Difference between revisions of "Function"

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{{Sufficient-class}}
 
{{Sufficient-class}}
 
[[File:Function_Diagram.png|thumb|300px|A canonical function diagram that shows the input, output, and the function body. The name is visible, but the contents (the body) of the function are hidden.]]
 
[[File:Function_Diagram.png|thumb|300px|A canonical function diagram that shows the input, output, and the function body. The name is visible, but the contents (the body) of the function are hidden.]]
 
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{{Basics sidebar}}
 
A '''function''' is a piece of code that accomplishes a specific task. It usually takes in ''argument(s)'' as input, does some processing, and ''returns'' a result. Once a function is written, it can be ''called'' over and over again.
 
A '''function''' is a piece of code that accomplishes a specific task. It usually takes in ''argument(s)'' as input, does some processing, and ''returns'' a result. Once a function is written, it can be ''called'' over and over again.
  
 
== Motivation ==
 
== Motivation ==
Functions take advantage of [[abstraction]]: we don't care how the function carries out its task, we just care that it gives us a correct result.
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Functions take advantage of [[abstraction]]: we don't care how the function carries out its task; we just care that it gives us a correct result.
  
 
In addition, functions allow us to reuse code instead of rewriting it to work with different values.
 
In addition, functions allow us to reuse code instead of rewriting it to work with different values.
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*<code>add</code> always returns the sum of the arguments and has no side effects.
 
*<code>add</code> always returns the sum of the arguments and has no side effects.
 
*<code>square</code>
 
*<code>square</code>
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<syntaxhighlight lang="python">
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def square(x):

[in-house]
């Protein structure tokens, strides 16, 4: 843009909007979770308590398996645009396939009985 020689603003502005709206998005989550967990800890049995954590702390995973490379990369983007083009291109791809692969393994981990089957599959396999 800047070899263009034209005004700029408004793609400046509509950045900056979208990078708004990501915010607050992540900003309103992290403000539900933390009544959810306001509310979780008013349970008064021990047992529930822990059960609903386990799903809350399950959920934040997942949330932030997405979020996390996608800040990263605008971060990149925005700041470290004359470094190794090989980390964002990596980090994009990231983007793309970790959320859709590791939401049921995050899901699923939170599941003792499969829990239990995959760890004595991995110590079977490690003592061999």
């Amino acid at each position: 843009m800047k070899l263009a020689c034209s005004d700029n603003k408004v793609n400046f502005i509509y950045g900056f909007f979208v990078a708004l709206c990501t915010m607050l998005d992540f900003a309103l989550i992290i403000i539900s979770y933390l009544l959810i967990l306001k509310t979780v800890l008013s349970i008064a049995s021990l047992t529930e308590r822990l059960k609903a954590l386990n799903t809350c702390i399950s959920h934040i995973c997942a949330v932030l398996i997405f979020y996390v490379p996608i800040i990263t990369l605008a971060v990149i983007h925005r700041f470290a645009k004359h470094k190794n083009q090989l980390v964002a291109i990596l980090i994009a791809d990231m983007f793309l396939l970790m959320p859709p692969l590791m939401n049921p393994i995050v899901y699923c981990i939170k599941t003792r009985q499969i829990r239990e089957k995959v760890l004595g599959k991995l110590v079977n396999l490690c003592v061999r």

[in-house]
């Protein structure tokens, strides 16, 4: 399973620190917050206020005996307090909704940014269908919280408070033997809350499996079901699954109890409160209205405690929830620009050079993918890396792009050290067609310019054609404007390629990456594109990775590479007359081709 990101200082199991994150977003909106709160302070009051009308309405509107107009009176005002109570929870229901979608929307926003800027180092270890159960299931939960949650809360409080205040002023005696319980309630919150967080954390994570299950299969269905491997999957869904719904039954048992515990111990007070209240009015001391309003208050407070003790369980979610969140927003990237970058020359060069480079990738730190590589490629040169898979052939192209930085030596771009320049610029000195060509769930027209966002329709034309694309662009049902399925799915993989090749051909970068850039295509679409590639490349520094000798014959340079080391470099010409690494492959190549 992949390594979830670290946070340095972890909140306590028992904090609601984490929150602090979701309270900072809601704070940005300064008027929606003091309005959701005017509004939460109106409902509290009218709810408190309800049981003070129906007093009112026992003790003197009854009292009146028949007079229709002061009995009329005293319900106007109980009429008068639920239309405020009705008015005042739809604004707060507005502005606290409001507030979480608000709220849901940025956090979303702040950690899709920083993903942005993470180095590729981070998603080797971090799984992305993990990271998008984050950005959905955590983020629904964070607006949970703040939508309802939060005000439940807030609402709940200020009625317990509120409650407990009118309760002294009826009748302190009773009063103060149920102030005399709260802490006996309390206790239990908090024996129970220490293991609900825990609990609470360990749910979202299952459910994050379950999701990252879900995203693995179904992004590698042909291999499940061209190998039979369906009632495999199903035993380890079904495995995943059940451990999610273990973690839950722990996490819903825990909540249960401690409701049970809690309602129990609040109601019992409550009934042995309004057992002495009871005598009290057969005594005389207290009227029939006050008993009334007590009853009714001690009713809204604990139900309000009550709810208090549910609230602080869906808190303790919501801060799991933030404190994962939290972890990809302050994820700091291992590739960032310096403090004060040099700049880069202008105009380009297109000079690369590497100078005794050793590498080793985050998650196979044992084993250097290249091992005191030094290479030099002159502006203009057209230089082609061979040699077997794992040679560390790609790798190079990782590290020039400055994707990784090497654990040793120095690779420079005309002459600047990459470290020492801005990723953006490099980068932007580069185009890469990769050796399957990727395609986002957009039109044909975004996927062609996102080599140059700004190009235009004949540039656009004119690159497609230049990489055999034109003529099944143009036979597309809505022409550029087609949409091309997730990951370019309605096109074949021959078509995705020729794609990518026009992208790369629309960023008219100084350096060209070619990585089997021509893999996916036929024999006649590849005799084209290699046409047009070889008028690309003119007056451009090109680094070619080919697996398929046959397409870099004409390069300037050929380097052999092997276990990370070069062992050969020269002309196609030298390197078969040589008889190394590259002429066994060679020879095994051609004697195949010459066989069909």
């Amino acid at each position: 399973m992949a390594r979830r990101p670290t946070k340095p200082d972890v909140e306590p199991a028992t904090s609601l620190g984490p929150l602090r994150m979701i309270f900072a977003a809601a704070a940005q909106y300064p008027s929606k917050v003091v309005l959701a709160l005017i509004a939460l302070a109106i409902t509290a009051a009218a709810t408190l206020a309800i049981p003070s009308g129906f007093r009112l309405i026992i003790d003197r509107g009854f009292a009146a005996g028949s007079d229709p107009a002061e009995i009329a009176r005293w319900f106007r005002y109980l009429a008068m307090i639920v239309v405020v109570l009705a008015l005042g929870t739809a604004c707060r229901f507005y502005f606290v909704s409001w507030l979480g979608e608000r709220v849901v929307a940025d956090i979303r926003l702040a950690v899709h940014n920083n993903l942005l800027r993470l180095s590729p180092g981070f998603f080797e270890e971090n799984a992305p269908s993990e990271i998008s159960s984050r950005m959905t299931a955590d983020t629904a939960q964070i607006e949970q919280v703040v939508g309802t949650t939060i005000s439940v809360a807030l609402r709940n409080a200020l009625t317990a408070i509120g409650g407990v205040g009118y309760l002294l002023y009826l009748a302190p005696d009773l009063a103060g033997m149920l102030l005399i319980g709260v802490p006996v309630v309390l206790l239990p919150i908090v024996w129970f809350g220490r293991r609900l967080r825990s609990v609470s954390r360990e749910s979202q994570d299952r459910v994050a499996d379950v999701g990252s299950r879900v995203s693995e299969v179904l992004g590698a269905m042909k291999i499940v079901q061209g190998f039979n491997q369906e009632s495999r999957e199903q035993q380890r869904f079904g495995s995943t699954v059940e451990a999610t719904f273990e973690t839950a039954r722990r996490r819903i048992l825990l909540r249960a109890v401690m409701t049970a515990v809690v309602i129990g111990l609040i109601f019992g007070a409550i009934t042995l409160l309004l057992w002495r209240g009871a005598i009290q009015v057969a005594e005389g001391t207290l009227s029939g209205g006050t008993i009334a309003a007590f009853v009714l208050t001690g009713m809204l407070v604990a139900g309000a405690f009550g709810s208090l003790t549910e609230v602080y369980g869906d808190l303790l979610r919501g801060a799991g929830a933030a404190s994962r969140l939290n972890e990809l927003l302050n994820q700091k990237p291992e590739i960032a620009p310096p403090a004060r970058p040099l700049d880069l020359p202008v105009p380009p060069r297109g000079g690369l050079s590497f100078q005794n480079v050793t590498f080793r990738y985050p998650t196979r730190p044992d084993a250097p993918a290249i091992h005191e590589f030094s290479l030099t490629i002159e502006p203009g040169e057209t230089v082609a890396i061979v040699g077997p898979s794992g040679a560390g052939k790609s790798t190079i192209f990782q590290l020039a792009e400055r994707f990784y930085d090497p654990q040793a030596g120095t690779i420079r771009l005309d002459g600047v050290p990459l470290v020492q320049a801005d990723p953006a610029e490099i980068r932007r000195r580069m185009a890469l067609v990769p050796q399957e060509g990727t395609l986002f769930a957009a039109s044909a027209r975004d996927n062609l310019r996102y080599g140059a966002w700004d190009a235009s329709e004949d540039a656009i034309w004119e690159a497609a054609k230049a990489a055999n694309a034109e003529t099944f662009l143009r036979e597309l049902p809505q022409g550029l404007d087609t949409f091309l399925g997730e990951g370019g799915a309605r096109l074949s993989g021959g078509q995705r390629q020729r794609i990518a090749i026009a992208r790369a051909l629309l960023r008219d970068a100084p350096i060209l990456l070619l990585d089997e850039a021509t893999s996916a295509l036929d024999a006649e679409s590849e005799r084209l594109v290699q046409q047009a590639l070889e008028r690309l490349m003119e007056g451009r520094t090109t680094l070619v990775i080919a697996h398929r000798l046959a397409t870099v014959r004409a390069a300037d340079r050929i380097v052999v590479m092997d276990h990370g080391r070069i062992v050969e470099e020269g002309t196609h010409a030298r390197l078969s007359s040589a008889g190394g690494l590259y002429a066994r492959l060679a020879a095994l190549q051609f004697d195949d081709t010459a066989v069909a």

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    return x * x
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</syntaxhighlight>
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* A <code>def</code> [[Statement#def|statement]] is used to create the function with intrinsic name square and bind it to the name <code>square</code> in the current environment.
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* Following the intrinsic name is a list of ''formal parameters'' within the parentheses, the names that we will give the arguments to the function in a [[Expression#Call expressions|function call]]. In this case, we only have one formal parameter <code>x</code>.
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* Finally, we denote the expression whose value we output as the value of the function call using the '''<code>return</code> statement'''. In this example, the value of a function call to <code>square</code> will be the value of <code>x * x</code> evaluated in tho local frame created by that function call.
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* If a return statement is not present, a function will automatically output <code>None</code>.
  
 
== Non-pure function ==
 
== Non-pure function ==
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==== Functions that modify a variable in another frame ====
 
==== Functions that modify a variable in another frame ====
The following <code>get_a()</code> function modifies the variable <code>a</code> in the global frame: